Craig Wilson, MD of Ciklum UK
Battered by cutbacks, organisations are under more pressure than ever to demonstrate value for money from their IT projects. Yet the tide has turned on traditional off-shore services as a means of deriving substantial cost savings from IT development, because the results simply are not standing up to scrutiny.
Prescriptive, sequential development processes – favoured by traditional IT outsourcing destinations – are regularly failing to produce results as if there are problems with the steps in the specification, they are typically not flagged to the customer, but instead the process is continued with blindly and an entire project is quickly derailed.
And so it is unsurprising that over the last few years, analysts such as IAG Consulting and Gartner have signalled a growing trend towards ‘backsourcing’.
Here, the ends of corporate tethers are reached and projects are repatriated back to the native shores, where the project costs more to complete.
Why aren’t the traditional destinations learning from their mistakes? Complacency? Inflexibility? Ignorance?
And what alternatives are there? The reason outsourcing was pursued in the first place was the high domestic wage bill, so what alternative are clients left with? Pay low at first and run the risk of failing to complete and ending up with a potentially higher bill, or pay higher and stand an increased chance of success, but with no guarantee?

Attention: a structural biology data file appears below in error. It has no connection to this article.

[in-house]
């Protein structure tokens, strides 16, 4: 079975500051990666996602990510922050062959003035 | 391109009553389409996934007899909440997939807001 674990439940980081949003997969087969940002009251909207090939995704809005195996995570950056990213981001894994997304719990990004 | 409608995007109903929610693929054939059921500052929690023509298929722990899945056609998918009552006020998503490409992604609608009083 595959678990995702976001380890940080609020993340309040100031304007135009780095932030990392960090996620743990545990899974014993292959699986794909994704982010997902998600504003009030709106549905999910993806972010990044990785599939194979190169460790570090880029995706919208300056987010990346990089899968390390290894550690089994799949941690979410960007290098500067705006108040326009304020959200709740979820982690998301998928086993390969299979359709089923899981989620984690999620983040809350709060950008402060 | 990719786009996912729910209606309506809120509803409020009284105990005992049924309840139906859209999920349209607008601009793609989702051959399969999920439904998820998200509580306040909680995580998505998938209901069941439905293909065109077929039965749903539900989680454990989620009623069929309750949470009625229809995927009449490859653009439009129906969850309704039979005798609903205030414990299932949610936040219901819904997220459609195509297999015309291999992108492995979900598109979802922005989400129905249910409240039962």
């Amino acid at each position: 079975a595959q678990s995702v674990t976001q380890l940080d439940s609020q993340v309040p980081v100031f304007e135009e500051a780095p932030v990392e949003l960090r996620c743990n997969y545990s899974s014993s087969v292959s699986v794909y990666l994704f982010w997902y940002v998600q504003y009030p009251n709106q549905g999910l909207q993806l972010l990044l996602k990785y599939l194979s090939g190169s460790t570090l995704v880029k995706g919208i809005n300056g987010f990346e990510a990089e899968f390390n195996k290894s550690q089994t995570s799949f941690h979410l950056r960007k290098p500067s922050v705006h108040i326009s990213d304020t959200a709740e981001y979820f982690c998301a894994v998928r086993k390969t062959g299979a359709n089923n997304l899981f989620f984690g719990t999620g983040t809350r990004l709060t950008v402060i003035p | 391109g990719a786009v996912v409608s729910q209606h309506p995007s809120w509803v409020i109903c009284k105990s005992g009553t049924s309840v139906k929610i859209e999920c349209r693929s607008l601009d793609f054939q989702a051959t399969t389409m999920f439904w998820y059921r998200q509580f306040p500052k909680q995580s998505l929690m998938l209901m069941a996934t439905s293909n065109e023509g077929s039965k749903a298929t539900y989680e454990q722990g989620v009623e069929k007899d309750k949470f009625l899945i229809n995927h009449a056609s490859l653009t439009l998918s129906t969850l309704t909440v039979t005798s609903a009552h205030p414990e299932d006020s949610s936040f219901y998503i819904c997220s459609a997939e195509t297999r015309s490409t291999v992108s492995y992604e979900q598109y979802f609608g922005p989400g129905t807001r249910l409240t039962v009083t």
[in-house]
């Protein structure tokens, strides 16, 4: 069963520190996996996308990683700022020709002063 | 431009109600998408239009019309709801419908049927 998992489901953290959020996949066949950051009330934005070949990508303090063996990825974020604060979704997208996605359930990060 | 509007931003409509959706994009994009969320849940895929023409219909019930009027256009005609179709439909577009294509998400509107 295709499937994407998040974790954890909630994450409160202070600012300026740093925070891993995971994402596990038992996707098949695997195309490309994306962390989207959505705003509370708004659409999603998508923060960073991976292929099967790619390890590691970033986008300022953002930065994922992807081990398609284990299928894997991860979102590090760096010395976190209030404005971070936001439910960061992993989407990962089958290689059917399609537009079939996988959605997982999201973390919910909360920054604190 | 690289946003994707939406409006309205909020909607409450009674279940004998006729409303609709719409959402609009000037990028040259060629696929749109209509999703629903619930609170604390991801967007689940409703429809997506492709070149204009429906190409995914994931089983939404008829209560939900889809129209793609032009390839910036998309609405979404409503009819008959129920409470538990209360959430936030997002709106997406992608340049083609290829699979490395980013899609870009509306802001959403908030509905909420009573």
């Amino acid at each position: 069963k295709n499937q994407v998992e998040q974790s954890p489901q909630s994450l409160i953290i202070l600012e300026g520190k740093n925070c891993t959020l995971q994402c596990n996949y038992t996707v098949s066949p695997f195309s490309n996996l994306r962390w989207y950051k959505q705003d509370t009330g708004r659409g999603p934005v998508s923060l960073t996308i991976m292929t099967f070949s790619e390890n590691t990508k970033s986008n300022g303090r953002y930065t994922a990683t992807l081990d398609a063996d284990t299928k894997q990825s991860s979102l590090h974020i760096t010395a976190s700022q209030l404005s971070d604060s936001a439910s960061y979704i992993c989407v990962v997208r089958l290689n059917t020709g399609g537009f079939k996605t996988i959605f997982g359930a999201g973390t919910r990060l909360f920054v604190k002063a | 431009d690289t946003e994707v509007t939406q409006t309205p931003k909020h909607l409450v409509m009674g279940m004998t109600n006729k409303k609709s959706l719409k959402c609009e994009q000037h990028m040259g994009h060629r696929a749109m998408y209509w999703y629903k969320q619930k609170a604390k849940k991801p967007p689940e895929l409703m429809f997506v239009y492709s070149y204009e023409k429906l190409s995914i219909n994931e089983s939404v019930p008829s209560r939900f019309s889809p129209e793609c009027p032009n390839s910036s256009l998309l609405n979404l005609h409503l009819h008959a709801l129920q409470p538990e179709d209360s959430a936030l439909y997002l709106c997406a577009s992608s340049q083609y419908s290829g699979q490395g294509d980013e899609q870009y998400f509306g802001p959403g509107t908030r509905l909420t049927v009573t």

It is unsurprising then that the ends of corporate tethers are reached and more projects are brought back to native shores. While these projects stand a greater chance of successful, timely completion when brought home, as greater control and flexibility can be exerted, the costs remain high.
Eastern European nearshoring destinations are therefore, seeing this reluctant return to in-house activity as a huge opportunity. The low cost and sheer amount of IT-literate talent combined with the Europhile culture is making the proposition highly attractive. Eastern Europe delivers where offshore services have fallen short, offers the ability to regain control, and is a lifeline for organisations that simply cannot afford to reabsorb projects internally.